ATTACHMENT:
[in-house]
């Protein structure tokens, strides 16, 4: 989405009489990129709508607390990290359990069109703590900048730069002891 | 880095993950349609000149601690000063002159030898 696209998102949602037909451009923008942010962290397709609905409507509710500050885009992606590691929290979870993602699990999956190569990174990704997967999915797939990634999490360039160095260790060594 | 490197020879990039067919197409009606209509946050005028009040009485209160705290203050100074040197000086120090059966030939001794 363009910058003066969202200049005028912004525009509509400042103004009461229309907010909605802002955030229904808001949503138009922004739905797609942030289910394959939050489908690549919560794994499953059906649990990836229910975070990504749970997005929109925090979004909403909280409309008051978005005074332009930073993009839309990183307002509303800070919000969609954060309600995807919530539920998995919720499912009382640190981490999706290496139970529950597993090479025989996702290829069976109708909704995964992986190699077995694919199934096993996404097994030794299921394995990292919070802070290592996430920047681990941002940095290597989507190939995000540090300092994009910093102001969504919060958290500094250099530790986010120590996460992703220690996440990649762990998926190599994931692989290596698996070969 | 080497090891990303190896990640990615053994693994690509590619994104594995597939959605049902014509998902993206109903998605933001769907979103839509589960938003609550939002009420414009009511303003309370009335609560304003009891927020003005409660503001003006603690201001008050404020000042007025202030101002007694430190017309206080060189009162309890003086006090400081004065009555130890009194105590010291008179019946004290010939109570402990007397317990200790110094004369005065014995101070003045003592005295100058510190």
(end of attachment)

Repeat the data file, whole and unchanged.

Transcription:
[in-house]
């Protein structure tokens, strides 16, 4: 989405009489990129709508607390990290359990069109703590900048730069002891 | 880095993950349609000149601690000063002159030898 696209998102949602037909451009923008942010962290397709609905409507509710500050885009992606590691929290979870993602699990999956190569990174990704997967999915797939990634999490360039160095260790060594 | 490197020879990039067919197409009606209509946050005028009040009485209160705290203050100074040197000086120090059966030939001794 363009910058003066969202200049005028912004525009509509400042103004009461229309907010909605802002955030229904808001949503138009922004739905797609942030289910394959939050489908690549919560794994499953059906649990990836229910975070990504749970997005929109925090979004909403909280409309008051978005005074332009930073993009839309990183307002509303800070919000969609954060309600995807919530539920998995919720499912009382640190981490999706290496139970529950597993090479025989996702290829069976109708909704995964992986190699077995694919199934096993996404097994030794299921394995990292919070802070290592996430920047681990941002940095290597989507190939995000540090300092994009910093102001969504919060958290500094250099530790986010120590996460992703220690996440990649762990998926190599994931692989290596698996070969 | 080497090891990303190896990640990615053994693994690509590619994104594995597939959605049902014509998902993206109903998605933001769907979103839509589960938003609550939002009420414009009511303003309370009335609560304003009891927020003005409660503001003006603690201001008050404020000042007025202030101002007694430190017309206080060189009162309890003086006090400081004065009555130890009194105590010291008179019946004290010939109570402990007397317990200790110094004369005065014995101070003045003592005295100058510190």